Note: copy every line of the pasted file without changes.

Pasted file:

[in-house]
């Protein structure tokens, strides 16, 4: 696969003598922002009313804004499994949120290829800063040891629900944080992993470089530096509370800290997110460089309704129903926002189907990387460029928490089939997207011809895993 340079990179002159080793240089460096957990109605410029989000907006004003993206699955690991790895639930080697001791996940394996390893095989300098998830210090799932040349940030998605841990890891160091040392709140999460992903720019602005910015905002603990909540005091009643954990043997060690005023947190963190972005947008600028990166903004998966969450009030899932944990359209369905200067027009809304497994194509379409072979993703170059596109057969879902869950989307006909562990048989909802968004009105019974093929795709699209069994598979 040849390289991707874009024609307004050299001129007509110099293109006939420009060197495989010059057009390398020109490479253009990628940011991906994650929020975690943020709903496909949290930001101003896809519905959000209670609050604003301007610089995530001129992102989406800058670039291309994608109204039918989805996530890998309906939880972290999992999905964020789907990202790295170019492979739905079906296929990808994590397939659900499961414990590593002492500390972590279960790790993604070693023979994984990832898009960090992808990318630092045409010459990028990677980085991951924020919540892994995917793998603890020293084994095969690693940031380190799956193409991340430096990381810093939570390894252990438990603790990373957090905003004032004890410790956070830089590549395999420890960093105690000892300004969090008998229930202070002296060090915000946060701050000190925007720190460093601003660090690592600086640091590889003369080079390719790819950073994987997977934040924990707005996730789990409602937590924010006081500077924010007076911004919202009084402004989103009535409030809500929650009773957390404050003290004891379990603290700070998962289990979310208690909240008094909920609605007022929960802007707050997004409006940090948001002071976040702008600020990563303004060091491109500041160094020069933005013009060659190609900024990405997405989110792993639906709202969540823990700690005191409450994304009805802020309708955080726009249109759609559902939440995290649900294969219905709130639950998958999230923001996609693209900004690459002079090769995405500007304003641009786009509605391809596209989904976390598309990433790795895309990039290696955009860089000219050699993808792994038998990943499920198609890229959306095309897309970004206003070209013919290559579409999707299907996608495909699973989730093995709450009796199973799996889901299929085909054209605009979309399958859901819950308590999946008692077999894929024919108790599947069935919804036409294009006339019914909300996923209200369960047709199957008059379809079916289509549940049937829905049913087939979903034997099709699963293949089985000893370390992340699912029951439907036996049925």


[in-house]
């Protein structure tokens, strides 16, 4: 696969003598922002009313804004499994949120290829800063040891629900944080992993470089530096509370800290997110460089309704129903926002189907990387460029928490089939997207011809895993 340079990179002159080793240089460096957990109605410029989000907006004003993206699955690991790895639930080697001791996940394996390893095989300098998830210090799932040349940030998605841990890891160091040392709140999460992903720019602005910015905002603990909540005091009643954990043997060690005023947190963190972005947008600028990166903004998966969450009030899932944990359209369905200067027009809304497994194509379409072979993703170059596109057969879902869950989307006909562990048989909802968004009105019974093929795709699209069994598979 040849390289991707874009024609307004050299001129007509110099293109006939420009060197495989010059057009390398020109490479253009990628940011991906994650929020975690943020709903496909949290930001101003896809519905959000209670609050604003301007610089995530001129992102989406800058670039291309994608109204039918989805996530890998309906939880972290999992999905964020789907990202790295170019492979739905079906296929990808994590397939659900499961414990590593002492500390972590279960790790993604070693023979994984990832898009960090992808990318630092045409010459990028990677980085991951924020919540892994995917793998603890020293084994095969690693940031380190799956193409991340430096990381810093939570390894252990438990603790990373957090905003004032004890410790956070830089590549395999420890960093105690000892300004969090008998229930202070002296060090915000946060701050000190925007720190460093601003660090690592600086640091590889003369080079390719790819950073994987997977934040924990707005996730789990409602937590924010006081500077924010007076911004919202009084402004989103009535409030809500929650009773957390404050003290004891379990603290700070998962289990979310208690909240008094909920609605007022929960802007707050997004409006940090948001002071976040702008600020990563303004060091491109500041160094020069933005013009060659190609900024990405997405989110792993639906709202969540823990700690005191409450994304009805802020309708955080726009249109759609559902939440995290649900294969219905709130639950998958999230923001996609693209900004690459002079090769995405500007304003641009786009509605391809596209989904976390598309990433790795895309990039290696955009860089000219050699993808792994038998990943499920198609890229959306095309897309970004206003070209013919290559579409999707299907996608495909699973989730093995709450009796199973799996889901299929085909054209605009979309399958859901819950308590999946008692077999894929024919108790599947069935919804036409294009006339019914909300996923209200369960047709199957008059379809079916289509549940049937829905049913087939979903034997099709699963293949089985000893370390992340699912029951439907036996049925």